What I thought fiancé’s idea of romance was is having his favorite dinner and a movie with the lights off. My frustration was mounting. I didn’t know how to change the rut we had fallen into. I had a hard enough time communicating what I wanted sexually, but for some reason communicating what I found romantic was a hell of a lot harder. I was more embarrassed to tell him about the romance than the sex. To me, romance is more intimate because it targets a different part of your relationship. It targets your connection on a different level. I also knew that romance via candles, wine, flowers and making dinner was a stretch for him. My fear of him laughing at me trumped wanting to talk to him.

For most women (and I know I am painting with a very broad brush here), romance is the candles, the flowers, the soft music and dinner and dessert planned by the one you love. So my question led me to ask, what is romantic for men? What do men find romantic? In the spirit of our attempt to communicate better, I asked. Over dinner one night, I asked. Of course, like most men (again, broad generalization here) he answered the way he thought I wanted him to. Hearts, flowers and candles. You have to understand, fiancé is not a hearts, flowers and candles kind of man. As I write this, he is playing Battlefield on his PlayStation and laughing along with his best friend. He is not Mr. Romance. So when I prompted him to give me directions about what he found romantic, he had no answer. Lingerie isn’t romance, it’s more like foreplay. If he couldn’t answer me, and I couldn’t answer me, I would have to turn to the next reliable sources, the groomsmen in our upcoming wedding and some of our oldest friends.

We have been together for seven and a half years and have grown up and grown with each other. What was romance, a snuggle and a movie is what I thought was “romance” at twenty. Now, at twenty eight, I find my definition of romance as something wildly different. I am sure that if you ask me again in another eight years after we have children, my idea of romance will be even more different than it is today. I think that is the puzzling part of romance. Romance is different for everyone. Not just genders, or sexualities or even ages. Romance is different for each person and the person they’re with. I am a different me than I was with my former boyfriend, and a different me than I was with my fiancé at the beginning of our relationship. Romance changes as people change.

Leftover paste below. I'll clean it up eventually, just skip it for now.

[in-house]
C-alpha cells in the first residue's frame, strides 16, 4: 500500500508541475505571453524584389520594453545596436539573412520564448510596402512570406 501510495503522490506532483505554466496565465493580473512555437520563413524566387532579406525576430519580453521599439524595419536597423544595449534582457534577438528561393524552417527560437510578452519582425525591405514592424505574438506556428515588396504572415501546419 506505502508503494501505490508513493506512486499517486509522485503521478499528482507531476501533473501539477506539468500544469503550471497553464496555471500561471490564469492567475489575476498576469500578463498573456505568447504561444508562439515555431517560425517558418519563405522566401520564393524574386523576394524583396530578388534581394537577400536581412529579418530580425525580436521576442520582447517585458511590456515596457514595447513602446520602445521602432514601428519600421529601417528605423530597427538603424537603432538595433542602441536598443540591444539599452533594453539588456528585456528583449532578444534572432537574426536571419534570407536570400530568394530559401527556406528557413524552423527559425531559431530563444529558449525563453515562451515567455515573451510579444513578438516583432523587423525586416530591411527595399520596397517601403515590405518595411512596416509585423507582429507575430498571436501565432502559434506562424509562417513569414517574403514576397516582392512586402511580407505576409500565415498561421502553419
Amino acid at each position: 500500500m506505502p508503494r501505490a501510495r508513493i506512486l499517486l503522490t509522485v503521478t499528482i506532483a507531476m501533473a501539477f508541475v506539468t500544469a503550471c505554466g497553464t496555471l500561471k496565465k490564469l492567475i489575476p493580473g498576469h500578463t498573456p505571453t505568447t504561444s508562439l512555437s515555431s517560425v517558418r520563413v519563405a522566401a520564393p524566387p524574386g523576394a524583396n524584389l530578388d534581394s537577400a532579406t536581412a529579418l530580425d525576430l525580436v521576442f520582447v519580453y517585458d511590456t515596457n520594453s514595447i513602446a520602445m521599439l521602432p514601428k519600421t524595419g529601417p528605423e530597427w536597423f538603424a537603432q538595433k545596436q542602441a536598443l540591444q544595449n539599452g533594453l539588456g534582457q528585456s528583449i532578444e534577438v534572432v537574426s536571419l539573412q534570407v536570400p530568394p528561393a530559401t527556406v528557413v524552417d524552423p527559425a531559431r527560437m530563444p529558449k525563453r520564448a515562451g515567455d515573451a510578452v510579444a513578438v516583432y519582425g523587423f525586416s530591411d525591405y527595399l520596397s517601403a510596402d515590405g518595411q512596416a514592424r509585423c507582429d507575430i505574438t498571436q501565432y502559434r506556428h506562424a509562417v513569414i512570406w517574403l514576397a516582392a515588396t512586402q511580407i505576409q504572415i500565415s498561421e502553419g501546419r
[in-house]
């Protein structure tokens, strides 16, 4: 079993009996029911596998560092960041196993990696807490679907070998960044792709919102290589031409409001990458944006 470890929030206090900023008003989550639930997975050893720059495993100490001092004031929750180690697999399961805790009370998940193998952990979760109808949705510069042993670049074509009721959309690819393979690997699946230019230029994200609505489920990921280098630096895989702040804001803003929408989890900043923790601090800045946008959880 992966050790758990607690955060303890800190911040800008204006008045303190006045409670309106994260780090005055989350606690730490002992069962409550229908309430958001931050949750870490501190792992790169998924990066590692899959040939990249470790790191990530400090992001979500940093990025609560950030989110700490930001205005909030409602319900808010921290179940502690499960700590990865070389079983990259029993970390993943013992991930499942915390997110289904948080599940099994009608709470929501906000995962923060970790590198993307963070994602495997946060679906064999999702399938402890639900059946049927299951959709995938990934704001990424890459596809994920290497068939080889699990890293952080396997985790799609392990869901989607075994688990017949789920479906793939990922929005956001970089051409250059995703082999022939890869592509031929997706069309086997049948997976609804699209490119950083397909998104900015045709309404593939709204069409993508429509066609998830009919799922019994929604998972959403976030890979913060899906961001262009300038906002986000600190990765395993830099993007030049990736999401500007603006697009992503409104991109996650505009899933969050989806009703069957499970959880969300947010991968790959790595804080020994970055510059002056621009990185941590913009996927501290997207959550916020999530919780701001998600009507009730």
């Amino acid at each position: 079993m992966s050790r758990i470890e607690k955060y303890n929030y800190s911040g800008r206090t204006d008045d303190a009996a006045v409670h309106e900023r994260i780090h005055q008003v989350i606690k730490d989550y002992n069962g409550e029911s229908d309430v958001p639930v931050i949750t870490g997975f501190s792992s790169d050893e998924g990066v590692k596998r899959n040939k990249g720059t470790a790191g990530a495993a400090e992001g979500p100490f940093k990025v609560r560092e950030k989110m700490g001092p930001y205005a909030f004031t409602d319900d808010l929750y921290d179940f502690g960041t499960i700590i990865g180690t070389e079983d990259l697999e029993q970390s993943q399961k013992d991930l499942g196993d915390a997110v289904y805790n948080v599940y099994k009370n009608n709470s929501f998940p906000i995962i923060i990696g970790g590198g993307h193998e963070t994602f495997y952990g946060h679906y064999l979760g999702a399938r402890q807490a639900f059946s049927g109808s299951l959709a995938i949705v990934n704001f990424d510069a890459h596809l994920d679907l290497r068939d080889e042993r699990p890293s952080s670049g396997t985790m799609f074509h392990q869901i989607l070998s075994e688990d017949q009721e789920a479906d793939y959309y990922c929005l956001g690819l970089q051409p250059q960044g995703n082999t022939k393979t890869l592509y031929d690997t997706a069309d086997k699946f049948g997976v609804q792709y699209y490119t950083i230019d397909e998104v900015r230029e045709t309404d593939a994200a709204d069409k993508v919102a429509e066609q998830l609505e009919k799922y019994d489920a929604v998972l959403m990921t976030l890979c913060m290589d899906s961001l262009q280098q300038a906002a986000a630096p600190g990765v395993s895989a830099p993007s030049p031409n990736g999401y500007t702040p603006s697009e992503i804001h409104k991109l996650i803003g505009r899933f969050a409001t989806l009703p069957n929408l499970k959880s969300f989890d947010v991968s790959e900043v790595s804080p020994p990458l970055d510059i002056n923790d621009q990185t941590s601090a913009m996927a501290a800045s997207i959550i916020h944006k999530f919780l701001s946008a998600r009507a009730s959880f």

Not only for the purposes of this post, but for my own curiosity, I polled the groomsmen in my upcoming wedding and some of my oldest friends. I came to the conclusion that men and women are radically different. (Gasp! Shock!) Women need romance to feel special, to be seduced. Men do not need romance; they are virtually ready to go when the mood strikes. Men engage in romance for the good of their relationship with the women they love. Men (again, broad generalization) are not romantic people. They don’t need romantic acts or crave them like women do. Romance makes women happy.

I challenge you, COMMUNICATE with your significant other. Talk to them about the tough stuff. Talk to them about the uncomfortable topics and the things you’re afraid they’ll laugh at. Even if they do, at least you said what you wanted to say and you communicated. Laughter is their form of communication because they may not be able to verbalize their response. Keep at it, communicating is difficult to pick up, but it is worth it in the end.

The cost of not communicating could be your relationship.

Love,
Amber